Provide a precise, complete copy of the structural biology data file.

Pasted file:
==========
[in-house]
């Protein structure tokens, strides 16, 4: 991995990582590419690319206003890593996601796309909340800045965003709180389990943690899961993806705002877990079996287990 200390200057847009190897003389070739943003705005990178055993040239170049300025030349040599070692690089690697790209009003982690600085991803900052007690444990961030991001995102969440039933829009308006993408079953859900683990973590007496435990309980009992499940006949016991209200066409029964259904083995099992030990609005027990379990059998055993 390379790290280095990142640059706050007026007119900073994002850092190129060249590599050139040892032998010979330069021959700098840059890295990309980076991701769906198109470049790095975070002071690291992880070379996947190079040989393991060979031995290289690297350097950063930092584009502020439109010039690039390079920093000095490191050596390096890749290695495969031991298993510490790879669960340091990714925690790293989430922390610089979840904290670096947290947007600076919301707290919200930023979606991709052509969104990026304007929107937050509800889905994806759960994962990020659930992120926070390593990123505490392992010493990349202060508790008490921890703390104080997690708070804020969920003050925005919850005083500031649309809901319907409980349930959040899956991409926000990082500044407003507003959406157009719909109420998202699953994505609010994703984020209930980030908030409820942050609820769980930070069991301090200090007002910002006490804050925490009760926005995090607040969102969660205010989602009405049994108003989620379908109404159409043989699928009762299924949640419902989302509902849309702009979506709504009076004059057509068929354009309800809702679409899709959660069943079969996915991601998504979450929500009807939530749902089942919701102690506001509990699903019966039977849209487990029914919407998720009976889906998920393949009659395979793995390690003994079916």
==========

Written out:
[in-house]
């Protein structure tokens, strides 16, 4: 991995990582590419690319206003890593996601796309909340800045965003709180389990943690899961993806705002877990079996287990 200390200057847009190897003389070739943003705005990178055993040239170049300025030349040599070692690089690697790209009003982690600085991803900052007690444990961030991001995102969440039933829009308006993408079953859900683990973590007496435990309980009992499940006949016991209200066409029964259904083995099992030990609005027990379990059998055993 390379790290280095990142640059706050007026007119900073994002850092190129060249590599050139040892032998010979330069021959700098840059890295990309980076991701769906198109470049790095975070002071690291992880070379996947190079040989393991060979031995290289690297350097950063930092584009502020439109010039690039390079920093000095490191050596390096890749290695495969031991298993510490790879669960340091990714925690790293989430922390610089979840904290670096947290947007600076919301707290919200930023979606991709052509969104990026304007929107937050509800889905994806759960994962990020659930992120926070390593990123505490392992010493990349202060508790008490921890703390104080997690708070804020969920003050925005919850005083500031649309809901319907409980349930959040899956991409926000990082500044407003507003959406157009719909109420998202699953994505609010994703984020209930980030908030409820942050609820769980930070069991301090200090007002910002006490804050925490009760926005995090607040969102969660205010989602009405049994108003989620379908109404159409043989699928009762299924949640419902989302509902849309702009979506709504009076004059057509068929354009309800809702679409899709959660069943079969996915991601998504979450929500009807939530749902089942919701102690506001509990699903019966039977849209487990029914919407998720009976889906998920393949009659395979793995390690003994079916």